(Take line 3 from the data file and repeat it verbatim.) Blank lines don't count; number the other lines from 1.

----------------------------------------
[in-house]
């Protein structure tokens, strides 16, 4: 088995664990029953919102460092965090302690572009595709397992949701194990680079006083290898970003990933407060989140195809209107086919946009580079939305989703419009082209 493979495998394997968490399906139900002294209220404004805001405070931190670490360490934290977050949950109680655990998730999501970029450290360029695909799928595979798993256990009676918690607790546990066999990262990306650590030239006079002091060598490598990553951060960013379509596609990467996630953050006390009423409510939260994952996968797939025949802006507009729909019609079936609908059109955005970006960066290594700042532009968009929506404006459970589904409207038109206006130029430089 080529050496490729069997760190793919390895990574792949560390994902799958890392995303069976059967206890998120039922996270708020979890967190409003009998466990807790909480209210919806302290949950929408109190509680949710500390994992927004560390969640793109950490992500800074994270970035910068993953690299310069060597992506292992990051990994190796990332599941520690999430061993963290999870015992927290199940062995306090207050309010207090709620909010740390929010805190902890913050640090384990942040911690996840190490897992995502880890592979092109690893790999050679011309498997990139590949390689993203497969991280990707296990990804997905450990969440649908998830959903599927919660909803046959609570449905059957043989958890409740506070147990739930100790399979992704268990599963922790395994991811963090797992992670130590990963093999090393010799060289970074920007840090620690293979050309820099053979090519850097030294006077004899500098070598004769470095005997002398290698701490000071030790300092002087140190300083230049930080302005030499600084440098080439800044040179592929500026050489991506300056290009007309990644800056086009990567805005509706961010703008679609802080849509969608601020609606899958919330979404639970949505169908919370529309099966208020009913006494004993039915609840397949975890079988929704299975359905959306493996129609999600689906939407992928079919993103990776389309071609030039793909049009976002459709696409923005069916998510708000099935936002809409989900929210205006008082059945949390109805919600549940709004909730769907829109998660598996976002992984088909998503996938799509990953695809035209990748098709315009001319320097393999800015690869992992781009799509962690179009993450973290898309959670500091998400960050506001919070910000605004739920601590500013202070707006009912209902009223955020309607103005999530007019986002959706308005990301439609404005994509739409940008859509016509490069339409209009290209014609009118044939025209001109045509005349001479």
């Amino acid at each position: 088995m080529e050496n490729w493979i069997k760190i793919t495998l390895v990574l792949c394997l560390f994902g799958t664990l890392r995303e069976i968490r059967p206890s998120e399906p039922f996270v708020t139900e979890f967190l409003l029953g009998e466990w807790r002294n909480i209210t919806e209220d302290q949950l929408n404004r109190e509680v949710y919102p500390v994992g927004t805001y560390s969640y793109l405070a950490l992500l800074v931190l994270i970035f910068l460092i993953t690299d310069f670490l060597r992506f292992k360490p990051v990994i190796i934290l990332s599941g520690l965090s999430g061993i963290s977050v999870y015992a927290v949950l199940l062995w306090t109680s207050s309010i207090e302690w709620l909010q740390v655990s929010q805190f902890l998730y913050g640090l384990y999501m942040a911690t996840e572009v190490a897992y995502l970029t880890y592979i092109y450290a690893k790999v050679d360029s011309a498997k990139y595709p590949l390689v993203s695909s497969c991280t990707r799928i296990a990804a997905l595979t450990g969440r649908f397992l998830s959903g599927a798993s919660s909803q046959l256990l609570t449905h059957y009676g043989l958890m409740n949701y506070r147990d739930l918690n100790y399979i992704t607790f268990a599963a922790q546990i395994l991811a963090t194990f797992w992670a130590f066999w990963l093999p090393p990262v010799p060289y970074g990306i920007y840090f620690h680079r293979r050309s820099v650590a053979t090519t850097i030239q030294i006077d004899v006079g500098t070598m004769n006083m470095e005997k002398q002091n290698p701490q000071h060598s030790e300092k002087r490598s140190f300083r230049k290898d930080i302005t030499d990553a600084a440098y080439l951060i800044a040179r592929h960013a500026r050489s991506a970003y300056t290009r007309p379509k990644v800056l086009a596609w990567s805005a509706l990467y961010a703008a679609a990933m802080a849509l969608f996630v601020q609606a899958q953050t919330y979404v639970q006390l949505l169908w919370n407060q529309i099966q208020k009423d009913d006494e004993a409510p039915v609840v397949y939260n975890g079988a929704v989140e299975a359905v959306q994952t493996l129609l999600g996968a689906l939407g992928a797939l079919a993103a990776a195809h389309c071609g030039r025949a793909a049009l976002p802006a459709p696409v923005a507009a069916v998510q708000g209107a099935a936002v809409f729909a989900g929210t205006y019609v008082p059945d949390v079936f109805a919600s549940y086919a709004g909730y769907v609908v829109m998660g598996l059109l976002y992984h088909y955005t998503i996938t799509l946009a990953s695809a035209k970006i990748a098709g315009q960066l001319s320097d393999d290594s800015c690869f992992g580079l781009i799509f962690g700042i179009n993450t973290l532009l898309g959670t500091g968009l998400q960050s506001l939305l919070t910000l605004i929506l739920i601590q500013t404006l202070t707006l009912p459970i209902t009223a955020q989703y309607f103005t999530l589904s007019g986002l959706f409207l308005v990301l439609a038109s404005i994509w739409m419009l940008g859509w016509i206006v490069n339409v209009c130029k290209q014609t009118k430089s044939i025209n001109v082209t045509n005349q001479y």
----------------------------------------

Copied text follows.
């Amino acid at each position: 088995m080529e050496n490729w493979i069997k760190i793919t495998l390895v990574l792949c394997l560390f994902g799958t664990l890392r995303e069976i968490r059967p206890s998120e399906p039922f996270v708020t139900e979890f967190l409003l029953g009998e466990w807790r002294n909480i209210t919806e209220d302290q949950l929408n404004r109190e509680v949710y919102p500390v994992g927004t805001y560390s969640y793109l405070a950490l992500l800074v931190l994270i970035f910068l460092i993953t690299d310069f670490l060597r992506f292992k360490p990051v990994i190796i934290l990332s599941g520690l965090s999430g061993i963290s977050v999870y015992a927290v949950l199940l062995w306090t109680s207050s309010i207090e302690w709620l909010q740390v655990s929010q805190f902890l998730y913050g640090l384990y999501m942040a911690t996840e572009v190490a897992y995502l970029t880890y592979i092109y450290a690893k790999v050679d360029s011309a498997k990139y595709p590949l390689v993203s695909s497969c991280t990707r799928i296990a990804a997905l595979t450990g969440r649908f397992l998830s959903g599927a798993s919660s909803q046959l256990l609570t449905h059957y009676g043989l958890m409740n949701y506070r147990d739930l918690n100790y399979i992704t607790f268990a599963a922790q546990i395994l991811a963090t194990f797992w992670a130590f066999w990963l093999p090393p990262v010799p060289y970074g990306i920007y840090f620690h680079r293979r050309s820099v650590a053979t090519t850097i030239q030294i006077d004899v006079g500098t070598m004769n006083m470095e005997k002398q002091n290698p701490q000071h060598s030790e300092k002087r490598s140190f300083r230049k290898d930080i302005t030499d990553a600084a440098y080439l951060i800044a040179r592929h960013a500026r050489s991506a970003y300056t290009r007309p379509k990644v800056l086009a596609w990567s805005a509706l990467y961010a703008a679609a990933m802080a849509l969608f996630v601020q609606a899958q953050t919330y979404v639970q006390l949505l169908w919370n407060q529309i099966q208020k009423d009913d006494e004993a409510p039915v609840v397949y939260n975890g079988a929704v989140e299975a359905v959306q994952t493996l129609l999600g996968a689906l939407g992928a797939l079919a993103a990776a195809h389309c071609g030039r025949a793909a049009l976002p802006a459709p696409v923005a507009a069916v998510q708000g209107a099935a936002v809409f729909a989900g929210t205006y019609v008082p059945d949390v079936f109805a919600s549940y086919a709004g909730y769907v609908v829109m998660g598996l059109l976002y992984h088909y955005t998503i996938t799509l946009a990953s695809a035209k970006i990748a098709g315009q960066l001319s320097d393999d290594s800015c690869f992992g580079l781009i799509f962690g700042i179009n993450t973290l532009l898309g959670t500091g968009l998400q960050s506001l939305l919070t910000l605004i929506l739920i601590q500013t404006l202070t707006l009912p459970i209902t009223a955020q989703y309607f103005t999530l589904s007019g986002l959706f409207l308005v990301l439609a038109s404005i994509w739409m419009l940008g859509w016509i206006v490069n339409v209009c130029k290209q014609t009118k430089s044939i025209n001109v082209t045509n005349q001479y």